Who doesn’t love a book meme?!
This one was floating around Facebook for a while, and it recently migrated over to the blogosphere where I found it at Bibliomama. What are ten books that have stayed with you? Here are my ten, in no particular order. It was hard enough to narrow down my choices to ten, so my brain would definitely freeze if I had to rank them too. I also had to Google some of the plotlines because I forget everything I read soon after I’ve finished. It makes talking about one of my favourite hobbies awkward at times.
It’s a good thing I embrace the awkward.
Away by Jane Urquhart
This book was a Christmas present from my Mom (hi Mom!) a long time ago and it led to my collecting many many volumes of Canadian writers on my bookshelves. The book takes place in Ireland starting in the 1840s, and then ends in Canada. The author wrote this about how the idea for the book came about:
Midway through a casual conversation in a pub in Ballycastle, while I waited for the ferry that would take me to the mysterious Rathlin Island just offshore, an old man told me that a person could be stolen by “those from the other world,” and that if this were to take place, a seemingly exact replica would be left in the stolen one’s place. Except, he explained, there would be something distant and different about the one left behind, something indefinable, but perceivable nonetheless, and that this person would then be said to be “away.”
This is a magical and poetic book.
Bel Canto by Ann Patchett
When you don’t know what to read, turn to Twitter. Bel Canto was recommended to me by @janatude and is a fictional account of the Lima Crisis where in 1996 the Japanese embassy was taken over. The book explores the relationships between the hostages and hostage-takers in the house over a few months. This book is simply amazing.
Every Man Dies Alone by Hans Fallada
My favourite of all my book club books, and also based on a true story, it tells the story of Otto and Elise Hampel in Berlin during WWII who wrote anonymous postcards telling people to resist Adolf Hitler and the Nazis. They left these postcards all around for people to find. Small but very dangerous acts of resistance that had big consequences. Everyone I have recommended this book to has loved it. The writing is just so simply elegant.
The Stone Angel by Margaret Laurence
The night that we were given this book as assigned reading in grade 11 English class, I stayed up until 3am reading it. I was finished it before the next English class when we were given class time to read. I was completely shocked – SHOCKED – when my classmates complained about it being boring. I love love love this book and would probably call it my favourite of all time if pressed.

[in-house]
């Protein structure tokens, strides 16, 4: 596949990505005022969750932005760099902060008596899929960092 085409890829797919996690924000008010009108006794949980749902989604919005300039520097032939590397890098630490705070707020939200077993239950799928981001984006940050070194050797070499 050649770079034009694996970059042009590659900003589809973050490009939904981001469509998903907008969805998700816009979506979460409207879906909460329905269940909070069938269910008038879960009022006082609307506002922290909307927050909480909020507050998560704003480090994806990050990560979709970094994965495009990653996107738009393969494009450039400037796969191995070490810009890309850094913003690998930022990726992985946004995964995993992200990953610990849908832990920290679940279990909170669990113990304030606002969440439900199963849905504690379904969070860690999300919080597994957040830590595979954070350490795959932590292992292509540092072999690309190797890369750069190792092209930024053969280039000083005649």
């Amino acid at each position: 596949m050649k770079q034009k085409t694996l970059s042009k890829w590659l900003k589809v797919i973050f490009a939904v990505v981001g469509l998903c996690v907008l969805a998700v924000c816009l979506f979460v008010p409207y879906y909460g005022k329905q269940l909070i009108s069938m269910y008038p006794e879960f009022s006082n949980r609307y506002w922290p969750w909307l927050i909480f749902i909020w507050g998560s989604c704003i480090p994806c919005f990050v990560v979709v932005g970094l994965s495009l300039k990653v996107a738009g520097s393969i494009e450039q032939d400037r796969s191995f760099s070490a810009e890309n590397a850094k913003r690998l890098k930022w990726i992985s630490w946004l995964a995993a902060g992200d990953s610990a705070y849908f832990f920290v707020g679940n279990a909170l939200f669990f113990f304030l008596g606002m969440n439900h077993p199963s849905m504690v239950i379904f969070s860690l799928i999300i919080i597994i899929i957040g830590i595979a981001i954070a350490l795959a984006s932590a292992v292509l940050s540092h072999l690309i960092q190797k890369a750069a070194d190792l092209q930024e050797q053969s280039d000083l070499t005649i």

The Stone Diaries by Carol Shields
I could have jointly listed Carol Shields’s other books Larry’s Party and Unless here too. I think what I love most about Carol Shields’s writing is that she turns the lives of ordinary characters into compelling stories that you can’t put down. Definitely one of my favourite authors.
A Fine Balance by Rohinton Mistry
I need to read this one again because I have forgotten so much of it. So, from Wikipedia: A Fine Balance is the second novel by Rohinton Mistry. Set in Mumbai between 1975 and 1984 during the turmoil of The Emergency, a period of expanded government power and crackdowns on civil liberties, the book concerns four characters from varied backgrounds…who come together and develop a bond.
The characters and story telling in this book are still with me, even if the plot has faded in my mind.
Anne Frank: The Diary of a Young Girl
I’ve read this book at least five times in my life, the first time being when I was ten. You read books on different levels at different ages, and so when I first read it, I could only see Anne’s perspective. The unfairness and the annoyances that were her life in hiding. The last time I read it was just a few years ago, and I deeply identified with what must have been the fears of Anne’s parents, about the uncertainties and hopelessness they must have felt and how they had to try to carry on no matter what.
Fall on Your Knees by Ann-Marie MacDonald
I do seem to read a lot of tales of family tragedy. This one may just be the tragediest of them all.
Room by Emma Donoghue
I can’t possibly describe the plot for this one so from the author’s website (http://emmadonoghue.com/books/novels/room-the-novel.html )
Room (London: Picador; Toronto: HarperCollins Canada; New York: Little Brown, 2010), my Man-Booker-shortlisted seventh novel, is the story of a five-year-old called Jack, who lives in a single room with his Ma and has never been outside. When he turns five, he starts to ask questions, and his mother reveals to him that there is a world beyond the walls. Told entirely in Jack’s voice, Room is no horror story or tearjerker, but a celebration of resilience and the love between parent and child.
I would have thought writing an entire novel from the point of view of a five-year-old would have been impossible to get right. This book nails it. The filter of innocence is of the horrors of the story is amazing.
A Little Princess by Frances Hodgson Burnett
I read this one in the third grade and it was the first book I remember not being able to put down. This would have been the book that flipped the switch to make me a lifelong reader.
This post was hard to write. It’s not easy to explain why you love a book or to describe what it’s about without resorting to blurb speak. I’d love to hear your list of books that stayed with you too.